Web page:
The Civil Division of the United States Attorney’s Office for the Eastern District of New York represents the interests of the United States in a wide range of affirmative and defensive civil actions in the United States District and Bankruptcy Courts, as well as in the United States Court of Appeals for the Second Circuit. The division has a main office, which is located in Brooklyn, and a Long Island office, which is located at the federal courthouse in Central Islip. The division is presently staffed by more than 50 Assistant U.S. Attorneys and several Special Assistant U.S. Attorneys.
The Civil Division has exceptionally strong affirmative, asset forfeiture, defensive, programmatic, and appellate practices. The affirmative practices include consumer protection, drug and listed chemical diversion, financial fraud and health care matters in which the Government investigates conduct and seeks monetary and other relief under a number of statutes, such as the Anti-Fraud Injunction Statute, Controlled Substances Act, False Claims Act and FIRREA. The division also maintains strong civil rights and environmental practices and brings numerous civil penalty actions to enforce Government health and safety statutes and regulations. Assistant U.S. Attorneys in the Civil Division are at the forefront in developing and initiating affirmative cases that vindicate important governmental interests and protect the public.
The defensive practices, in which the Government is sued for money damages, include Bivens or constitutional tort actions in which federal employees and officials are sued personally for money damages, personal injury actions under the Federal Tort Claims Act (e.g., auto accident, slip and falls), medical malpractice cases against VA hospitals and federally subsidized health clinics under the Federal Tort Claims Act, and employment discrimination (race, national origin, religion, gender, age and disability) cases brought by Government employees against federal agencies. At any given time, the Civil Division defends hundreds of cases that seek, in the aggregate, hundreds of millions of dollars against the Government, its agencies, officials and employees. New Assistant U.S. Attorneys carry a significant docket of defensive cases from the pleadings stage through discovery, motion practice, trial and appeal.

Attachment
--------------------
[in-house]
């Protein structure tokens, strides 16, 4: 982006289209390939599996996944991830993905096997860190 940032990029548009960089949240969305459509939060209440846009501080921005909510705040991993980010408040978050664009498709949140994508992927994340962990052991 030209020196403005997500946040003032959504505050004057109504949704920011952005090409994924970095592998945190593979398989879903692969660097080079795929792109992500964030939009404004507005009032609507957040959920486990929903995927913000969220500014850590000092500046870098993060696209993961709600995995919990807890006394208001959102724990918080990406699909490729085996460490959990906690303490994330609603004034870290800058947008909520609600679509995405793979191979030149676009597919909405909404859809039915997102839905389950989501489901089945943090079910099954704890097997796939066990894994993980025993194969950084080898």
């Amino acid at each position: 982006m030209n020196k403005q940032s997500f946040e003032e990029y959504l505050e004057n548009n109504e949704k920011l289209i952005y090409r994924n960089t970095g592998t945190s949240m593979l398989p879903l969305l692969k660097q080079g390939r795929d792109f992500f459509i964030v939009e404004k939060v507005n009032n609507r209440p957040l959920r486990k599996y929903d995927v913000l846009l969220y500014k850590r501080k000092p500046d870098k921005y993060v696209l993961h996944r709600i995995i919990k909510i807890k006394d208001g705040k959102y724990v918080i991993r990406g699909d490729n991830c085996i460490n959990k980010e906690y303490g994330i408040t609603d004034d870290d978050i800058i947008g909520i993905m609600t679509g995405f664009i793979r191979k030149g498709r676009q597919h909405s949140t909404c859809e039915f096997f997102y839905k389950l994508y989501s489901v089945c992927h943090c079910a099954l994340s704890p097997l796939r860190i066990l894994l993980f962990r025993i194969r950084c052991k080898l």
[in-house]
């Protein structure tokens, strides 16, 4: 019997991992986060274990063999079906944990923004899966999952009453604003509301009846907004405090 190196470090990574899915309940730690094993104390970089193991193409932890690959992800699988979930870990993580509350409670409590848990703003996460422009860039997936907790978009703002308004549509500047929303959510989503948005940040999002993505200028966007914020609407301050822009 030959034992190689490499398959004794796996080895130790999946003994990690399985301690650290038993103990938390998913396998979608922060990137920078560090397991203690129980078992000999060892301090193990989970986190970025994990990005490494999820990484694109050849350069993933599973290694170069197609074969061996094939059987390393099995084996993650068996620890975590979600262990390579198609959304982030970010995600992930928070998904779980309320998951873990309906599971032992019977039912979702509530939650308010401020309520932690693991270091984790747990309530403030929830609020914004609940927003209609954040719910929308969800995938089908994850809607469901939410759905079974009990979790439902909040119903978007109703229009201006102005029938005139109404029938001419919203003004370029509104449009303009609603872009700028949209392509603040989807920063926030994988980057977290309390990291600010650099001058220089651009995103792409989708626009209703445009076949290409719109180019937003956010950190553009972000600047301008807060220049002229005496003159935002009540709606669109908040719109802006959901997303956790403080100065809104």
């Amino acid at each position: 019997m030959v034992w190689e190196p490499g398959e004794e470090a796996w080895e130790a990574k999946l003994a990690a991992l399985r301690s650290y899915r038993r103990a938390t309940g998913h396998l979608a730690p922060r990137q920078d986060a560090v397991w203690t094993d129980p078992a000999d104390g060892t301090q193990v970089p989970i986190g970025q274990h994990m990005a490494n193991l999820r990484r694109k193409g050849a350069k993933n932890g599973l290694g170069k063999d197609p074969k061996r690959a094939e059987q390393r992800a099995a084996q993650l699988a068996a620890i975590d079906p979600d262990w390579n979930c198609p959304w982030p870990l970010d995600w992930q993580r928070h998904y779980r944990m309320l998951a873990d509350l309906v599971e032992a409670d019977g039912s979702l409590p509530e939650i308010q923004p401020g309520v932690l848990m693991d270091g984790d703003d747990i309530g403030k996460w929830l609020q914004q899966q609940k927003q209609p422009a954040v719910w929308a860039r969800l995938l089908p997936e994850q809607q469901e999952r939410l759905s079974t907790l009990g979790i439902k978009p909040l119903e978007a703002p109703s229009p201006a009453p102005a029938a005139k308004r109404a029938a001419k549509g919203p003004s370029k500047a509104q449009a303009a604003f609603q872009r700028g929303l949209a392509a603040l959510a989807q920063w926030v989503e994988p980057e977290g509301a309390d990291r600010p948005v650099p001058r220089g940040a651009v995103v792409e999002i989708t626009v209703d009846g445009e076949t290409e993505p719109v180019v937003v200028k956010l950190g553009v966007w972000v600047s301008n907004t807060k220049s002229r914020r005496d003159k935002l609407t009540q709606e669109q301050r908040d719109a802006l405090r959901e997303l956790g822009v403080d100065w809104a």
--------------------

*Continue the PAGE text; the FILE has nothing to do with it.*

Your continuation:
Programmatic cases, in which declaratory and/or injunctive relief is sought, may be among the most high profile cases in the country and include cases brought under the Constitution, the Administrative Procedures Act, and other substantive statutes, such as the Immigration and Naturalization Act, the Social Security Act, the Freedom of Information Act, the Privacy Act, the National Environmental Policy Act, the Clean Water Act, the River and Harbor Act, the Magnuson-Stevens Fishery Conservation and Management Act, and the Hazardous Materials Transportation Act. Civil Assistants have recently defended, inter alia, actions challenging the Department of Homeland Security’s right to search the cellular phone of a lawful permanent resident of the United States; actions seeking declaratory, injunctive and monetary relief for BOP’s alleged failure to provide religious accommodations for prisoners under the Religious Freedom and Restoration Act; and actions brought against the United States Merchant Marine Academy under the Administrative Procedures Act challenging Midshipman disciplinary proceedings, disenrollment and deferred graduate designations.
The Civil Division also has several specialized units, including the Financial Litigation Unit (“FLU”), which is responsible for enforcing civil and criminal judgments by collecting debts due and owing the Government, the Asset Forfeiture Unit (“AFU”), which seeks to forfeit the proceeds and instrumentalities of crime, the Immigration Unit, which defends statutory and constitutional challenges arising under the nation’s immigration laws, and the Social Security Unit, which defends claims for benefits under the Social Security Act.
In addition, the Civil Division offers Assistant U.S. Attorneys the opportunity to prepare appellate briefs and to argue cases in the U.S. Court of Appeals for the Second Circuit.